Tom McCarthy is becoming a force to reckon with in the realm of contemporary literature. His most recent novel C was nominated for several prizes, including the Walter Scott Prize for historical fiction and the Man Booker Prize.
Previous novels have received similar levels of critical acclaim, although they remain on the fringes of popular fiction. It’s easy to see why you probably won’t find copies of McCarthy’s novels in your local hair salon—McCarthy is not exactly light reading. He has been compared to Thomas Pynchon, and the similarities are most evident in C as compared to his other works.
The difficulty in McCarthy’s novels doesn’t even begin to approach Pynchon’s density. However, so potential readers aren’t be put off, in terms of sentence structure and style, McCarthy’s writing is actually more readable than many popular novels. It’s the ideas he uses that make his writing so challenging, inspiring, and exciting, but it can be difficult to tease these ideas out of the narrative of his novels. For anyone interested in learning more about McCarthy or in getting some background and intellectual guidance to help understand his novels better, the International Necronautical Society is a good place to start.
Although many INS documents are available online, a collection of essays and other documents related to McCarthy’s semi-fictional International Necronautical Society (INS) is now available. The volume is titled The Mattering of Matter: Documents from the Archive of the International Necronautical Society, and was published in September 2012 by Sternberg Press. This collection includes the founding manifesto of the INS, along with all the society’s published reports. Many of the reports were authored by McCarthy himself, and some were written by other INS members, including Simon Critchley and Anthony Auerbach. In addition, transcripts of interviews and other public appearance discourses are included.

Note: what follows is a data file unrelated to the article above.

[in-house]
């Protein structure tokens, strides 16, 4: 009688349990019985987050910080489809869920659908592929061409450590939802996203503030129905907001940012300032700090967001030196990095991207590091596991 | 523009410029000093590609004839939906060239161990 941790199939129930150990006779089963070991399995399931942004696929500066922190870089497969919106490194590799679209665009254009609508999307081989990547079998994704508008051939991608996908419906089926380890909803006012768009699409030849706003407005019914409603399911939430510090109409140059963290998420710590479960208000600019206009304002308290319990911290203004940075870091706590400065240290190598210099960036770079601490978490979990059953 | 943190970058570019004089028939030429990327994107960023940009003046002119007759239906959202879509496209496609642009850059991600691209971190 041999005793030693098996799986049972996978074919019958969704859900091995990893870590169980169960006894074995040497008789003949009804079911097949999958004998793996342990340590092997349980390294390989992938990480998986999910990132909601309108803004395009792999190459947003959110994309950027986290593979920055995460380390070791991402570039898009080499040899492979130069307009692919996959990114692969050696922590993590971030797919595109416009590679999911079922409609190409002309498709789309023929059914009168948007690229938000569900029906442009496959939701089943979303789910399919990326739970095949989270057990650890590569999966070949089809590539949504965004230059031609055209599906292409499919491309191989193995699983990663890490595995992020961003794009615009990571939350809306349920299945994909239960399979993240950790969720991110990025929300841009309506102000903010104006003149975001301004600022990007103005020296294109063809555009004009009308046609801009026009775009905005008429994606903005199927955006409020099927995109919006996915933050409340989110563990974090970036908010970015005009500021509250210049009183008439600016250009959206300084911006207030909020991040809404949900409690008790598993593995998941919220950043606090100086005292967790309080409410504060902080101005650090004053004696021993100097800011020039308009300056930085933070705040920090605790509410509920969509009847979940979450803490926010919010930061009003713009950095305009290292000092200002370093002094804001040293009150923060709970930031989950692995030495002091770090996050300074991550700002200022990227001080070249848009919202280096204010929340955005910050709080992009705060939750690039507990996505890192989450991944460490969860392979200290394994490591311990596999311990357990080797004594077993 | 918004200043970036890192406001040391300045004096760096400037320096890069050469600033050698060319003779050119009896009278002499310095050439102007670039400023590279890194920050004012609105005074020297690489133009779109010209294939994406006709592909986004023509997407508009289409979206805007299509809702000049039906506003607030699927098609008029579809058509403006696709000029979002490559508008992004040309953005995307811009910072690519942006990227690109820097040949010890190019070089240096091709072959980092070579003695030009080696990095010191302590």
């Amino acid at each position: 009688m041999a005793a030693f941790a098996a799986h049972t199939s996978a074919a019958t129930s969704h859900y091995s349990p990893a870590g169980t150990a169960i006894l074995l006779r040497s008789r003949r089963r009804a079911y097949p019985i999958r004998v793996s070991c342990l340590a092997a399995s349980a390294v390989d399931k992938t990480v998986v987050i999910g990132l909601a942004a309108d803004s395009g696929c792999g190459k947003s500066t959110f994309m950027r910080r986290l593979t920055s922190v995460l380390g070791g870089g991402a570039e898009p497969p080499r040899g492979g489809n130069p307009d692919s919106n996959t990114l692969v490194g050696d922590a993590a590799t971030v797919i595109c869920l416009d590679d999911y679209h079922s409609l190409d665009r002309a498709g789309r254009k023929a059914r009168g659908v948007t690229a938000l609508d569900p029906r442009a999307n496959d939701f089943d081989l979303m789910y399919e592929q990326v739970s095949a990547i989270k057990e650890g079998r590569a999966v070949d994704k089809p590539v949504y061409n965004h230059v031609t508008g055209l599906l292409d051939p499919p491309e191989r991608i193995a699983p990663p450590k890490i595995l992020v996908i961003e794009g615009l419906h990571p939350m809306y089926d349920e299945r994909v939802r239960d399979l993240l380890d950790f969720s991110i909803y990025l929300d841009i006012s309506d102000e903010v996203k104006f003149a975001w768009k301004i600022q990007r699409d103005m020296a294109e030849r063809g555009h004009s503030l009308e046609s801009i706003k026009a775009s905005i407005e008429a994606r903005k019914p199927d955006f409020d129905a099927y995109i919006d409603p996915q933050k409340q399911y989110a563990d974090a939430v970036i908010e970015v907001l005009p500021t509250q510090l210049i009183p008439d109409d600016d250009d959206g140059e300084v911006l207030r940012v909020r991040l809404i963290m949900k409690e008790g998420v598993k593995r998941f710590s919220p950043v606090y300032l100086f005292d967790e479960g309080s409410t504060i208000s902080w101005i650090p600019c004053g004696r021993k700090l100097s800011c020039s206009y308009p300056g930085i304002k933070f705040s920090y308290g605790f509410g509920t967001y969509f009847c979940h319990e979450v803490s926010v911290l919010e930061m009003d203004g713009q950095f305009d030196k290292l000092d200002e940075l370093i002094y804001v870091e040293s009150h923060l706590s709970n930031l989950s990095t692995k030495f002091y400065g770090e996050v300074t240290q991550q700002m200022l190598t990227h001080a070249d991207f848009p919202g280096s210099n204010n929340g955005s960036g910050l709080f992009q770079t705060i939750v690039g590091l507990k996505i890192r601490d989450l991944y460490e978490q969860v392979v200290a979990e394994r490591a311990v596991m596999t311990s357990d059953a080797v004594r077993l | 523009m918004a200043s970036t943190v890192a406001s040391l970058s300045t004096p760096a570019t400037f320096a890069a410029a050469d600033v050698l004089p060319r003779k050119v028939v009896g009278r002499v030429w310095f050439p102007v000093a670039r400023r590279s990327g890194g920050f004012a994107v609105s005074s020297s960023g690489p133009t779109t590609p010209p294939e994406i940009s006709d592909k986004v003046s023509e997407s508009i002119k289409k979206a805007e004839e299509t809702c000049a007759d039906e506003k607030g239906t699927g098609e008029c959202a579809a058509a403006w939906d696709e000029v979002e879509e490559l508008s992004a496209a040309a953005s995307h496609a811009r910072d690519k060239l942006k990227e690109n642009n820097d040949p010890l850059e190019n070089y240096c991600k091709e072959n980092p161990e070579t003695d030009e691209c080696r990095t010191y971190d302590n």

Here is an excerpt from the introduction written by Nicolas Bourriaud:
It’s difficult to describe the contents of The Mattering of Matter, since many of the documents read like works in progress. For example, several of the interview transcripts come from conversations McCarthy had with other INS members during a residency in Austria. The group was attempting to come to a better understanding of the INS’ founding ideas, and to do so they discussed everything from philosophy to shark attacks, leaving no stone unturned. By the end of the book, though, the reader gets a fairly good idea of some of the ideas McCarthy is trying to express through the INS and his novels.
As the name suggests, the International Necronautical Society is concerned with death, specifically how death impacts the way we live, what we do, and how we think. Judging from INS documents, however, McCarthy’s intent is not at all a morbid one. In fact, the importance of laughter and comedy are important themes throughout The Mattering of Matter. The INS also embraces ideas about art, politics, and philosophy. The Sternberg collection includes a few lists of numbered theses that describe the INS’ beliefs. One of these is written in the form of a report to President Obama regarding the economic recession in the United States. The report is composed as if it is written in response to a request from Obama himself. At one of the collection’s most thought-provoking points, McCarthy suggests that recession should be celebrated because it creates the difficult conditions necessary to create art and bring about political change.
With both the INS and his novels, McCarthy is challenging traditional divisions between literature, philosophy, and art. He seems interested in engaging in all of these disciplines at once. This can make his work a little difficult to understand, but it is clear that McCarthy is striving to develop a style that’s universally accessible. The Mattering of Matter is highly recommended for anyone interested in McCarthy or his ideas.